Lean Manufacturing is rooted in the practices Japanese companies use to examine their processes, identify what truly adds value for customers, and eliminate anything that does not add value. Outside of that, companies have the freedom to define their own Lean journeys.
That freedom can be really helpful to manufacturers, but it also leaves a lot of ambiguity. Whether you’re just starting out or are in the midst of your Lean journey, we’ve put together five proven best practices to follow as you implement Lean Manufacturing:
Lean principles aim to identify the waste found in nearly every business and minimize or completely eliminate it, if possible. The acronym “DOWNTIME” reveals the 8 types of waste Lean Manufacturers should target:
- Defects can lead to rework/salvage and scrap. It is arguably the most costly type of waste, especially if a defective product makes it to the customer.
- Overproduction is making more product than was ordered, potentially causing an inventory shortage and wasting labor hours that could be used elsewhere. Additionally, the manufacturer runs the risk of having obsolete inventory if the customer that generally uses the product decides not to order more.
- Waiting comes in several forms. The most obvious, perhaps, is a line shutdown while waiting for parts or equipment repair. Finally, there is in-process waiting that occurs when an employee has to wait for a machine to process before he or she can take the next step in the process.
- Not using people’s talents is a waste of their abilities, and it could hold a manufacturer back when it comes to innovation. It could also result in losing talented employees who have realized their talents might be better utilized elsewhere.
- Transportation happens throughout the manufacturing process, from the supply chain to material delivery and within specific production areas.
- Inventory has five major categories: finished goods, sub-assembly, raw component, office supplies and Maintenance, Repair and Operations (MRO). Obsolete or overlooked inventory can build up in all of these areas, taking up valuable space and cramping your cash flow.
- Motion includes bending, reaching, lifting and walking. Something as simple as sharing a tool between workstations can lead to a lot of wasted motion in retrieving it.
- Excess processing happens whenever time is spent on product features that do not impact part functionality. For example, painting a part that won’t be seen is non-essential and excessive, provided it still functions properly without paint.
As you read through the DOWNTIME targets, did a few examples of waste within your facility come to mind? If so, be proactive; make detailed notes about the inefficiencies and work to minimize them, asking for help from your colleagues as needed.
Promoting a culture of continuous improvement instills Lean thinking throughout your organization, which leads to Lean actions and a desire to do everything better. Continuous improvement can happen daily. For example, as I was writing this post I realized that I’ve been keeping my pens in a cup on the left side of my desk. However, I’m right handed so it makes more sense to place the cup on the right side of my desk. That simple switch eliminates the wasted motion of reaching my right hand across the desk to grab a pen, or picking it up with my left hand and transferring it to my right. Such simple changes can have a big effect when every single person is thinking about how to improve their daily tasks.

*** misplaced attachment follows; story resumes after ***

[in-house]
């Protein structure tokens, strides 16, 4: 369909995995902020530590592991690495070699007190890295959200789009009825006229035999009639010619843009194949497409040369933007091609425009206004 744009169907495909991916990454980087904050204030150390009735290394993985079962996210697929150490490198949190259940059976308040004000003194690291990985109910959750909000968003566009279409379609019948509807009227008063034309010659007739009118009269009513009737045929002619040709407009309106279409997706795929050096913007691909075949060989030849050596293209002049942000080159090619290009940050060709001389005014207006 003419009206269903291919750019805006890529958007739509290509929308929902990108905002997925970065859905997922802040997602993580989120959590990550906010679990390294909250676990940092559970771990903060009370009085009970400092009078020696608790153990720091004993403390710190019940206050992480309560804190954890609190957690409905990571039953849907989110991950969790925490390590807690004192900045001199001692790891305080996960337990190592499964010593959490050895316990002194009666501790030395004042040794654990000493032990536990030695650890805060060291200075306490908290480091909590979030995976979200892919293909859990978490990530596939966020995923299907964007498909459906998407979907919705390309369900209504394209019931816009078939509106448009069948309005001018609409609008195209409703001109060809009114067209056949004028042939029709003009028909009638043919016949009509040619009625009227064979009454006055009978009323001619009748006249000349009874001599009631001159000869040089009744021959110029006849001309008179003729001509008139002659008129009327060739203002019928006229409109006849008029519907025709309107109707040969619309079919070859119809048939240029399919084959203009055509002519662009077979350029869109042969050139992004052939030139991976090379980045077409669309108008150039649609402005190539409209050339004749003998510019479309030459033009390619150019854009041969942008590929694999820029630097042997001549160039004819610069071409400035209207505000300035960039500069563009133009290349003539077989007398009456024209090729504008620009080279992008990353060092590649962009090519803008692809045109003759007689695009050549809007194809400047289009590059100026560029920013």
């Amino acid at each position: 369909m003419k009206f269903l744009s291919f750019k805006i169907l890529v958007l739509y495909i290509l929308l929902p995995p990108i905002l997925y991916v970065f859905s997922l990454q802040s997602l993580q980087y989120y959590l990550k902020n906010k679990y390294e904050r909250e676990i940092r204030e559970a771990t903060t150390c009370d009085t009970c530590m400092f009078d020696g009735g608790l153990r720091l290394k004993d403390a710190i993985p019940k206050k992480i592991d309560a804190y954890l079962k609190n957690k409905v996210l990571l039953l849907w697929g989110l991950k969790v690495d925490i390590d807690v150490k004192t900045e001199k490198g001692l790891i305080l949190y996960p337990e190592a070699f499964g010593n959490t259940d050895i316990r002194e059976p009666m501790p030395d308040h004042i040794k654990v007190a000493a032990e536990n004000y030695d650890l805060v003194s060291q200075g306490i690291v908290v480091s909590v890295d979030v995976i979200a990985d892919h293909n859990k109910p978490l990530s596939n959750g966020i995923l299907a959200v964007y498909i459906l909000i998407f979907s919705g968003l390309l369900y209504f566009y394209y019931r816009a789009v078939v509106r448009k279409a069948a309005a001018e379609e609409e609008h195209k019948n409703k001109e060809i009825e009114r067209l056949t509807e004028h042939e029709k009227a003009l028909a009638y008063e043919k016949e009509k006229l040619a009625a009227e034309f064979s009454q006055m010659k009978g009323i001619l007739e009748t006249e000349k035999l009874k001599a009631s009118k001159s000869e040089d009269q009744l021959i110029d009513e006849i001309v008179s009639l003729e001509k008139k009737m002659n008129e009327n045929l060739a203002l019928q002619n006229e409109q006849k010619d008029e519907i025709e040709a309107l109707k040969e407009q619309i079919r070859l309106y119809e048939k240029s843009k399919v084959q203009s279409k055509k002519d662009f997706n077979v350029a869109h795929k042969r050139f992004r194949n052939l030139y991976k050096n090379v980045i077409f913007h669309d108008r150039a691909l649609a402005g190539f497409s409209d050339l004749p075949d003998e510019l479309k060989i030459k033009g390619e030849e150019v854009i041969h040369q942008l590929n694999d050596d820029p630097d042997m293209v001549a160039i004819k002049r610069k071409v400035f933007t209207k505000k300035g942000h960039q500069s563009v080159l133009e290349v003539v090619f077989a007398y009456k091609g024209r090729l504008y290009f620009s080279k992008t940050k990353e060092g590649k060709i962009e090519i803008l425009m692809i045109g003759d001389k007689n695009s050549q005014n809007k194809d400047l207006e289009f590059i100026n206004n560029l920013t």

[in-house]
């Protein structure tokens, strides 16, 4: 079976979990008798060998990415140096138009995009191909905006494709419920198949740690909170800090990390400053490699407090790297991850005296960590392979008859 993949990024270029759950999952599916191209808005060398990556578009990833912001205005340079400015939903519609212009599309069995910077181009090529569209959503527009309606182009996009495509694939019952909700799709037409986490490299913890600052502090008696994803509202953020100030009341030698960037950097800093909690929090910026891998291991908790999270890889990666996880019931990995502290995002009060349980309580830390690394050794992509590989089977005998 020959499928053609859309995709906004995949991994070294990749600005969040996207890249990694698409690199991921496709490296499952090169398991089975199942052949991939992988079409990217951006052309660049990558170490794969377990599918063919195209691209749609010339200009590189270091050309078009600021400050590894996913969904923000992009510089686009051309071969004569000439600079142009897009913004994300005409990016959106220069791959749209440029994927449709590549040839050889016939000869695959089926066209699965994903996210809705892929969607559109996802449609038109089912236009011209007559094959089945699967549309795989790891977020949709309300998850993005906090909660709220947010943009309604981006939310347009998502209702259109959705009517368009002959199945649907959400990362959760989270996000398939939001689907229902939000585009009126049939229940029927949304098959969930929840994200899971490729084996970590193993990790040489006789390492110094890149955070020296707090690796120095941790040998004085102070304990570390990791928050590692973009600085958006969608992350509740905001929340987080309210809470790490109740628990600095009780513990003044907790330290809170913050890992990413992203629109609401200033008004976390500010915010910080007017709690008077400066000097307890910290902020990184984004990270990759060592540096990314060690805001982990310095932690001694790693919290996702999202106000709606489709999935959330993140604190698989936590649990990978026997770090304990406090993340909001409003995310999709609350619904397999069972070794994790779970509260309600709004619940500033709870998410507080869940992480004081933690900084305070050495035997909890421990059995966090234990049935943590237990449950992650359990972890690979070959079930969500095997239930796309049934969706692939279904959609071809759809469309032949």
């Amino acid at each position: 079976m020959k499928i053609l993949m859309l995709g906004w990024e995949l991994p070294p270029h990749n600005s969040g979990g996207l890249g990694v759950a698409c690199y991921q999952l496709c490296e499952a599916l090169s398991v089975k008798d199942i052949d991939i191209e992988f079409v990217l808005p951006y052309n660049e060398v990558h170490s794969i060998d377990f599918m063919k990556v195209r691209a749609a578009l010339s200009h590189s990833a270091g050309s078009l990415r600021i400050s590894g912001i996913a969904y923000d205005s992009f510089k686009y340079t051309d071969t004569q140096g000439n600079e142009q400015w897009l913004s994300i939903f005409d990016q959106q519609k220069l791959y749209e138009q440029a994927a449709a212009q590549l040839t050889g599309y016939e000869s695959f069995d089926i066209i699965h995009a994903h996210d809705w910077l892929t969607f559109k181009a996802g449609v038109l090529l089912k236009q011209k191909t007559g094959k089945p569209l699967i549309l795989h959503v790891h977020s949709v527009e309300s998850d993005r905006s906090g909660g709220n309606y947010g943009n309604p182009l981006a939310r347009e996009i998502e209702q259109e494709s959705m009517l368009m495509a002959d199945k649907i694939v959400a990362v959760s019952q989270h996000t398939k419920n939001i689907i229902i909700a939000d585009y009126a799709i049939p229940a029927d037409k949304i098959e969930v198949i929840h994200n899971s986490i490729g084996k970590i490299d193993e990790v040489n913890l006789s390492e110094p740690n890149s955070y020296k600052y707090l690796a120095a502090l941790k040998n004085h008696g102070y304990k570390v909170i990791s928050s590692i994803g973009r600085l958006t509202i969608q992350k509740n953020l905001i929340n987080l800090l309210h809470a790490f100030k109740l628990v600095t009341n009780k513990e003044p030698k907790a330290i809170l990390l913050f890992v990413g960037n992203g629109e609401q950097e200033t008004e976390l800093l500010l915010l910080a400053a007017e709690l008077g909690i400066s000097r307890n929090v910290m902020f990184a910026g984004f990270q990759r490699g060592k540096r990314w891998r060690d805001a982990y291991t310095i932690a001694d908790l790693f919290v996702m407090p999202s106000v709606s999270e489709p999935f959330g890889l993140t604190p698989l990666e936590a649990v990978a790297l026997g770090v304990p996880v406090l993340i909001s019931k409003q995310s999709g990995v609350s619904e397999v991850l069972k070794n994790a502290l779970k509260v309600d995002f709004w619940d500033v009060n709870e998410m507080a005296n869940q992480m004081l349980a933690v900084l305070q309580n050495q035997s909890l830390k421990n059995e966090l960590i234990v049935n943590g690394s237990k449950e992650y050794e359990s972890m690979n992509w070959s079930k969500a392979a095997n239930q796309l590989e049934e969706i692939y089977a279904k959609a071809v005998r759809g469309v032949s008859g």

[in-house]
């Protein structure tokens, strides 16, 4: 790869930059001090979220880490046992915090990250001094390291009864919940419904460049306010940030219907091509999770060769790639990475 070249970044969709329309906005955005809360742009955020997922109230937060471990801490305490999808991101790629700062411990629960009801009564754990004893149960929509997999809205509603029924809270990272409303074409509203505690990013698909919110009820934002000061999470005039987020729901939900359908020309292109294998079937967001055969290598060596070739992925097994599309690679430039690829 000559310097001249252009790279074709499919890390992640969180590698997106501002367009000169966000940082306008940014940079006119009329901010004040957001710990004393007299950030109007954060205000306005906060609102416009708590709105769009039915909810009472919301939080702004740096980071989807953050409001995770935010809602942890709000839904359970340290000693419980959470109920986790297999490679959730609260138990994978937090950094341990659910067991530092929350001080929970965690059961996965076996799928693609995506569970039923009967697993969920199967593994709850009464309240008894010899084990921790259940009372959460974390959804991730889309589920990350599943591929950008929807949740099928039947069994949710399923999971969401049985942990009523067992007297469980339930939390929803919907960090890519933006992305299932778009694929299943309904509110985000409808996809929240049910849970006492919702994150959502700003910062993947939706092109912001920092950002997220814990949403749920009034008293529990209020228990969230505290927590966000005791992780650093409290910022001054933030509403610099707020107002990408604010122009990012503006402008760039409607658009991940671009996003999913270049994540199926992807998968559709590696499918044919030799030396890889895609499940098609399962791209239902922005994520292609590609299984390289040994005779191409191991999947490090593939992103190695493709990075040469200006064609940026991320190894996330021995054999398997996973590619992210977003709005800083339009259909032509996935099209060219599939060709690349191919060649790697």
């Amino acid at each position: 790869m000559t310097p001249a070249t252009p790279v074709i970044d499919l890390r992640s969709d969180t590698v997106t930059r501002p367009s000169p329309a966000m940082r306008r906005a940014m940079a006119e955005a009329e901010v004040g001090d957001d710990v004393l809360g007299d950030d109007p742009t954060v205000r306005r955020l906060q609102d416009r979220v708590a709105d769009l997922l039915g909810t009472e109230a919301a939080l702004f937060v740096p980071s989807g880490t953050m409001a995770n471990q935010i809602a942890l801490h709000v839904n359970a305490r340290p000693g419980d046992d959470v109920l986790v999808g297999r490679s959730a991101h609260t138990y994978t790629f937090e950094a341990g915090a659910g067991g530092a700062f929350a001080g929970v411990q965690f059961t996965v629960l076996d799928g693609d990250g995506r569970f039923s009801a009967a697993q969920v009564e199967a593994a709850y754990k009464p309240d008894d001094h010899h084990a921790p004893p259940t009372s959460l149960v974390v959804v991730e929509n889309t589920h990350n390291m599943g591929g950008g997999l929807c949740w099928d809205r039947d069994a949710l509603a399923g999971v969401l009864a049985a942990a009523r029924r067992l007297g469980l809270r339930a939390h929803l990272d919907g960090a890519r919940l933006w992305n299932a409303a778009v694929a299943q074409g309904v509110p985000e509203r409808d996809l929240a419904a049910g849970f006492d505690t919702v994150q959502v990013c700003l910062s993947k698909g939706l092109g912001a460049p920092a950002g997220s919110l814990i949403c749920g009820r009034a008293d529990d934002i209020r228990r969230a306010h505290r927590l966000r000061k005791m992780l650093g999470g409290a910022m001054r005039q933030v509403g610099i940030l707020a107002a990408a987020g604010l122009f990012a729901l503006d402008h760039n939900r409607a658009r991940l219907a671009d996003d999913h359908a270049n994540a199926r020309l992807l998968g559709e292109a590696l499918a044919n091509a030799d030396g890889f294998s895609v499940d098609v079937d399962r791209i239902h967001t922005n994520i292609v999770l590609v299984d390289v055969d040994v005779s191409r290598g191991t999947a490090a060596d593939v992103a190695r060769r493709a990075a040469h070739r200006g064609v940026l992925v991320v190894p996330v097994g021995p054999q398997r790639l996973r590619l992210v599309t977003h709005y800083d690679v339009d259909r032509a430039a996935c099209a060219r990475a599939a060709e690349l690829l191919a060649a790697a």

Continuous improvement can also happen over a longer period of time through kaizen, a term translated from Japanese as “change for the better.” Kaizen events help uncover problematic processes as well as possible solutions. Kaizen events range in complexity, from something as simple as using a separate cart to store non-standard tools in workstations for a specific assembly; or rearranging a work cell for better flow; to reorganizing the entire production line to eliminate waste without compromising product quality.
Organize Using 5S
Through the continuous improvement process, the more organized a manufacturer is dictates process efficiency. Start from the top down, building value streams on the production floor based on assembly complexity and volume. Then, divide those value streams into work cells for each assembly. Within those work cells, every tool and work instruction is identically placed in order to implement a one-piece flow, based on the Lean Manufacturing 5S organizational methodology:
- Set in Order
The 5S principles are proven in keeping any workspace – offices included – running efficiently. So too is Kanban (Japanese for billboard or signboard), a tool for tracking the progression of a process. Whether it’s tracking parts ordering and delivery, or where certain assembly components are in the process of completion (wiring, painting, machining, etc.), Kanban is a visual and transparent way to keep everybody on the same page.
Practicing 5S makes for a safer workplace, and I think we can all agree that safety is critical. No company should sacrifice safety to implement Lean practices. In fact, if the unfortunate happens and an employee gets hurt, handling the resulting lost time injury could partially defeat the whole purpose of going Lean.
You can’t improve what you don’t measure. If you think there’s an inefficient process within your facility, track the metrics to determine where you are, and set a goal for the improvement. The more process tracking you do, the better the odds to prevent problems that might otherwise cause financial or physical damage.
A manufacturer that implements Lean Manufacturing is making a commitment to bettering itself through more efficient processes, which can only lead to further delighting customers. Learn more about the benefits of Lean in our eBook, Tips for Implementing Lean Manufacturing Practices. Click the button below to access your free copy.